January 4th, 2011
With the dawning of a new year comes the resolutions, and, in the WEGO Health community
, we’re hearing a lot about Health Activist Mission Statements
. Alicia Staley
(star of Awesome Cancer Survivor
and Tweeting as @stales
) wrote a terrific post about creating a Health Activist Mission Statement
Her Mission Statement is a testament to her power as an advocate and to her reach as an inspirational survivor:
“As a Health Activist, I will work tirelessly to motivate, educate, and inspire others in the cancer communities to achieve their best health. By sharing my personal experiences with others facing a cancer diagnosis, I will do my best to improve their treatment and survivorship experiences. I will reach out to all cancer community partners including health care providers, pharma companies, and medical institutions to ensure everyone experiencing a life touched by cancer will always have the best resources and support available to them. Cancer can’t beat a Community!”
January 4th, 2011
Last year (well, last month!) we asked you what 10 things you liked best about 2010 and you reported back with awesome recaps. You reminded us of your best posts, big milestones, and favorites from your past year in Health Activism.
Check out a few highlights:
Kelly remembered this milestone fondly: “1) American College of Rheumatology Scientific Meeting. Attending the weeklong meeting in Atlanta was a milestone for me, for my blog, and for the RA community. This was the first time a patient attended the meetings as press. However, the week itself was also full of milestones that I cannot easily summarize. There was one special blog post to describe how it affected my perspective: American College of Rheumatology Annual Meeting 2010 and a little video telling the highlights: Video: Thoughts from American College of Rheumatology (ACR) 2010.”
January 3rd, 2011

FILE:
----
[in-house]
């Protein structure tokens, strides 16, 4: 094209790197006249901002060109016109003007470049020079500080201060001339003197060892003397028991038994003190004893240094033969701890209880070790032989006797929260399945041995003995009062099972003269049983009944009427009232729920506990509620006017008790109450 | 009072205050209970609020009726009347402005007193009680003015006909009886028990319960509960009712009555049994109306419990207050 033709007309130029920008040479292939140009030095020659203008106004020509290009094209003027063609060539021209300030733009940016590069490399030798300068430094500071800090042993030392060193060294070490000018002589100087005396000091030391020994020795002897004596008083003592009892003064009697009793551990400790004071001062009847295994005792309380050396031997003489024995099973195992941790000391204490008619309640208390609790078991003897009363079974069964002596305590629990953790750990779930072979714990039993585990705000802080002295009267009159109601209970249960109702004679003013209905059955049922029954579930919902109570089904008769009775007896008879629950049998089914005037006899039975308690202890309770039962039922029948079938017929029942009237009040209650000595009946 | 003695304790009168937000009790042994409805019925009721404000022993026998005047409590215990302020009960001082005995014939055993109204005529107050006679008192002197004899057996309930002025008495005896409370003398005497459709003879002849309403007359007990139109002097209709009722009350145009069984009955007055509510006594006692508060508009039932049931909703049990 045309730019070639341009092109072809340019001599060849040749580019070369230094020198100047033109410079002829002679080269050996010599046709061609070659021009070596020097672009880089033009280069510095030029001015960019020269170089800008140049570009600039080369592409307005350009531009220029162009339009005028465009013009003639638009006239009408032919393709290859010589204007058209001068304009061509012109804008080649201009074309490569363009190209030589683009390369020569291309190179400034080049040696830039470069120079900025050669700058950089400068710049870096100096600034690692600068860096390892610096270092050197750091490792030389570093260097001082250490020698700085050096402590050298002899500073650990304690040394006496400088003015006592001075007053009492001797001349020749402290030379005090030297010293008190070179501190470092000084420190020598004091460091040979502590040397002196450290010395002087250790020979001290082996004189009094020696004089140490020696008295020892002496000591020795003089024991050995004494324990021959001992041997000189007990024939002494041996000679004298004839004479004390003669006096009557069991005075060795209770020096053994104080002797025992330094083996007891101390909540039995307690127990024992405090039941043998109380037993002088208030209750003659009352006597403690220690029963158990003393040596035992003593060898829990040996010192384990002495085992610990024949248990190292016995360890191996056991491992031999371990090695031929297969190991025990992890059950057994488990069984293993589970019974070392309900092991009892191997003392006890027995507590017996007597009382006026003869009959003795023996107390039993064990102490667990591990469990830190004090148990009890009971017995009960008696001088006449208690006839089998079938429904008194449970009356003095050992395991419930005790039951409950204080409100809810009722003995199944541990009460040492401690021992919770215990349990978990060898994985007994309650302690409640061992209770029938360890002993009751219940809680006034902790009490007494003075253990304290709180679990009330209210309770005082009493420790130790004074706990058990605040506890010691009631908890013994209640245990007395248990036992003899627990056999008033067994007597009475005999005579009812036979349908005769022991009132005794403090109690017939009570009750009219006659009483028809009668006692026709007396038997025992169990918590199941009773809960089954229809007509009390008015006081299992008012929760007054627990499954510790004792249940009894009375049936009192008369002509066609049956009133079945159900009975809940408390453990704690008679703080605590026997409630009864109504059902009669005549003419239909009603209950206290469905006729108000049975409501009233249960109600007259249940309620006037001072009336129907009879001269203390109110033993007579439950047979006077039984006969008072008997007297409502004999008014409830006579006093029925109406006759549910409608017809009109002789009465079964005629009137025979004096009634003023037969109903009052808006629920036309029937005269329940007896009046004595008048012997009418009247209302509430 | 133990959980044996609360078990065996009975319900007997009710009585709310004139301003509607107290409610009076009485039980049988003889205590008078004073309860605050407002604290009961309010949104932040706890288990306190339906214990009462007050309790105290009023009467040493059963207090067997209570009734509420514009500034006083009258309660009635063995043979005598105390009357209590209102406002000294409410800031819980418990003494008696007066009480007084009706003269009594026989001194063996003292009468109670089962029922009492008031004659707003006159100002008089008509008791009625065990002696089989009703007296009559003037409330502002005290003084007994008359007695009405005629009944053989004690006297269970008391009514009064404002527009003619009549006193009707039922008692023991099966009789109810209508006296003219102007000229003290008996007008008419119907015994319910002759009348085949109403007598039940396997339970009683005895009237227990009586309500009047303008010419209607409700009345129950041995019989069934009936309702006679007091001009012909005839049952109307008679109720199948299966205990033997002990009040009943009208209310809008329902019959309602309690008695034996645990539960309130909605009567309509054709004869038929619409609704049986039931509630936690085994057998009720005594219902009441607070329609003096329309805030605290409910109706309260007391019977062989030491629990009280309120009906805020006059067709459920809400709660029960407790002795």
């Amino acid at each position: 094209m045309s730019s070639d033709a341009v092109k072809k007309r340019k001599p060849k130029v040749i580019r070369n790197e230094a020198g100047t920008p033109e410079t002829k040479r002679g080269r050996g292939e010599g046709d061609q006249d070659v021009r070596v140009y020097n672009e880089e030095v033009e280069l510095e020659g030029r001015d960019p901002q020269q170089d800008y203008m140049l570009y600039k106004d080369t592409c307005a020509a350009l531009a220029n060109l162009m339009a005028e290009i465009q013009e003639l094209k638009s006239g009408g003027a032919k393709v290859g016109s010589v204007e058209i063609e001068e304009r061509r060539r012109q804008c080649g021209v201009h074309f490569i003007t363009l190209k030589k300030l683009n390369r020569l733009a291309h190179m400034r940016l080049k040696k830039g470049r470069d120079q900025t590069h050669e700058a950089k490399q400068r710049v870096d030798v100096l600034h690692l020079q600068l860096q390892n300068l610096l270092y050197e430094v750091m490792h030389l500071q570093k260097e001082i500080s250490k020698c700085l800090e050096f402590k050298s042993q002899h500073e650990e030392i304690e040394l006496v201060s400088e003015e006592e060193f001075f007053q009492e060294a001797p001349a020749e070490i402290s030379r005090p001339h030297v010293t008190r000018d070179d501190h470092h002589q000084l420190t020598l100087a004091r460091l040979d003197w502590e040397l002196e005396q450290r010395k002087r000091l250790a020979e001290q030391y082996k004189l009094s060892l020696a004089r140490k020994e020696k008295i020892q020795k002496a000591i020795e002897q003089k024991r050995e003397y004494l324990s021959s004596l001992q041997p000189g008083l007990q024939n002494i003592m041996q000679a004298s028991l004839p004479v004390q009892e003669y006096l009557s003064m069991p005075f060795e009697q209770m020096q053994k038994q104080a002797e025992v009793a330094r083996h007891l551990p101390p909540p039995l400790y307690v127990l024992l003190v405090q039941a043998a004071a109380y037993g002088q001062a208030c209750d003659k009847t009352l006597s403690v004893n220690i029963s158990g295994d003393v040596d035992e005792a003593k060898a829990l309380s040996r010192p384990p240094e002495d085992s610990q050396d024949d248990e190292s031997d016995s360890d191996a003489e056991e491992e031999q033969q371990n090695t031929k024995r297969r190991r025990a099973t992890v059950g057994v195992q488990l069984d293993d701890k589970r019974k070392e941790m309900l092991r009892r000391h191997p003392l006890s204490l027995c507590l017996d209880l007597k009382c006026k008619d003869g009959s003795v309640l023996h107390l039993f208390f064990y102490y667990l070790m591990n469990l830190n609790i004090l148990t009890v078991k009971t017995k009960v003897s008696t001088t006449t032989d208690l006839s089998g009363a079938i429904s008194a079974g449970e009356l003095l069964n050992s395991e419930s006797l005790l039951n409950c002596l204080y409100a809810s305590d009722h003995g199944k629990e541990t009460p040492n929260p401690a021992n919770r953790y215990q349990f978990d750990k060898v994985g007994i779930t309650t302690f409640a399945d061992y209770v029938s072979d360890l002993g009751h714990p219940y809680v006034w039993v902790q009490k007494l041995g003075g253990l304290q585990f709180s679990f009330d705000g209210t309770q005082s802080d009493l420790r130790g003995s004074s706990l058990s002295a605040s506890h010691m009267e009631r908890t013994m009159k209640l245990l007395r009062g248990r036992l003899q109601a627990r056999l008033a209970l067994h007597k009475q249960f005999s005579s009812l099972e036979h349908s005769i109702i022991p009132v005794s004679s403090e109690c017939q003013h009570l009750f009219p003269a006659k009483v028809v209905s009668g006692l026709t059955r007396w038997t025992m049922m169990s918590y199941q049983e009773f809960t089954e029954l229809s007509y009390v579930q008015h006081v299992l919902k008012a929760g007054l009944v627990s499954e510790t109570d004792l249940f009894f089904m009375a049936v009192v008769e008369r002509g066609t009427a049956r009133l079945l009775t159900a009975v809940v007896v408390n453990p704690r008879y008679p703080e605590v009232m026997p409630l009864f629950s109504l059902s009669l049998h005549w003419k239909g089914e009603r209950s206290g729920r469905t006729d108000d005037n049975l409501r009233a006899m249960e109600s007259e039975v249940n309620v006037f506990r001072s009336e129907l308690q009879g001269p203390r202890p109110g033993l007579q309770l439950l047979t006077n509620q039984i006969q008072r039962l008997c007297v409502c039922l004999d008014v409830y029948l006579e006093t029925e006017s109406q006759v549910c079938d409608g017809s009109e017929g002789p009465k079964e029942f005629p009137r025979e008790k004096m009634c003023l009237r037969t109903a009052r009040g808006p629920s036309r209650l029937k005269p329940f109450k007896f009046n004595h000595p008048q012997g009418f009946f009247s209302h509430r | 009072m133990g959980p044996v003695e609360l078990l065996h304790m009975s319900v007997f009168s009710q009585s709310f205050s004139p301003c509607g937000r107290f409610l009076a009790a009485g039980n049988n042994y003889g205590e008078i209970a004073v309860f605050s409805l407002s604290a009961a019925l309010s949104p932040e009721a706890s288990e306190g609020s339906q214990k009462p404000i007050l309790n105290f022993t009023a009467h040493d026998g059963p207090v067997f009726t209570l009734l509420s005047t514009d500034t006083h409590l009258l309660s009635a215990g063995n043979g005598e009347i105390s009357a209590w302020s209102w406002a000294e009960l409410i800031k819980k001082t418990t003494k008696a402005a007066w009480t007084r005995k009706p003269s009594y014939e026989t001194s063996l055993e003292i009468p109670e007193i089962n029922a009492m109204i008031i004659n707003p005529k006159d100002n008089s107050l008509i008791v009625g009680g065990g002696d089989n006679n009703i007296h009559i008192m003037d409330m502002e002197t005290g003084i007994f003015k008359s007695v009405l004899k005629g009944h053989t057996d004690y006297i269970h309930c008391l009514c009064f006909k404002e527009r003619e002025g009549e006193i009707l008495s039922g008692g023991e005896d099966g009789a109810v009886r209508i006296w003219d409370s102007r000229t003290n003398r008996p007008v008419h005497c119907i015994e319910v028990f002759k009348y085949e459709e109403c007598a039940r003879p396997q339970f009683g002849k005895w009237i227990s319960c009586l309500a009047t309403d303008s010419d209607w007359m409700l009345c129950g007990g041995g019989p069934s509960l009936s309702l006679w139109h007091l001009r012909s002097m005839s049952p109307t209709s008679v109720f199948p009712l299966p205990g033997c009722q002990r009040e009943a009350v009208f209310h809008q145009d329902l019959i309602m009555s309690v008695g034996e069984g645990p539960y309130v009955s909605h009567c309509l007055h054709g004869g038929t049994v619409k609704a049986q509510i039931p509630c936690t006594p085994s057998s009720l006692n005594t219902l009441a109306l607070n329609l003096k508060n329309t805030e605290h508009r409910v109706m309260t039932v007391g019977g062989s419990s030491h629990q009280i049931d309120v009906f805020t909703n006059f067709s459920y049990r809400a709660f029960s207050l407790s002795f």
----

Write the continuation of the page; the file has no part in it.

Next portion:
Welcome to 2011, it’s going to be the best year of Health Activism yet! (And that’s a pretty bold statement considering how amazing 2010 was.) I hope you will consider this very blog post your introduction to the new and improved WEGOblog. Please make yourself at home, take off your coat, stay awhile – we have an exciting array of posts to offer you this year. There will be a variety of: in-house entertainment, take-aways, activities, information, media, and more. We catch up on new trends and create some of our own. There will be both familiar faces and new ones. New friendships will be formed and new ideas will be generated.
photo credit bill barber
The first offering made by our WEGOblog (we will share it, you and I) is that each month will have its own theme! You can think of it like a month-long theme party but without the time-intensive legwork involved in preparing the perfect costume (and sadly, without the delicious refreshments). Come as you are – the theme is guaranteed to be both fun and relevant to your Health Activism journey – no matter if you’re brand new to the game or a seasoned veteran. There will be lots to think about and the theme itself is something you can feel free to take back to your own communities as a way to engage your readers, members, and friends each and every month!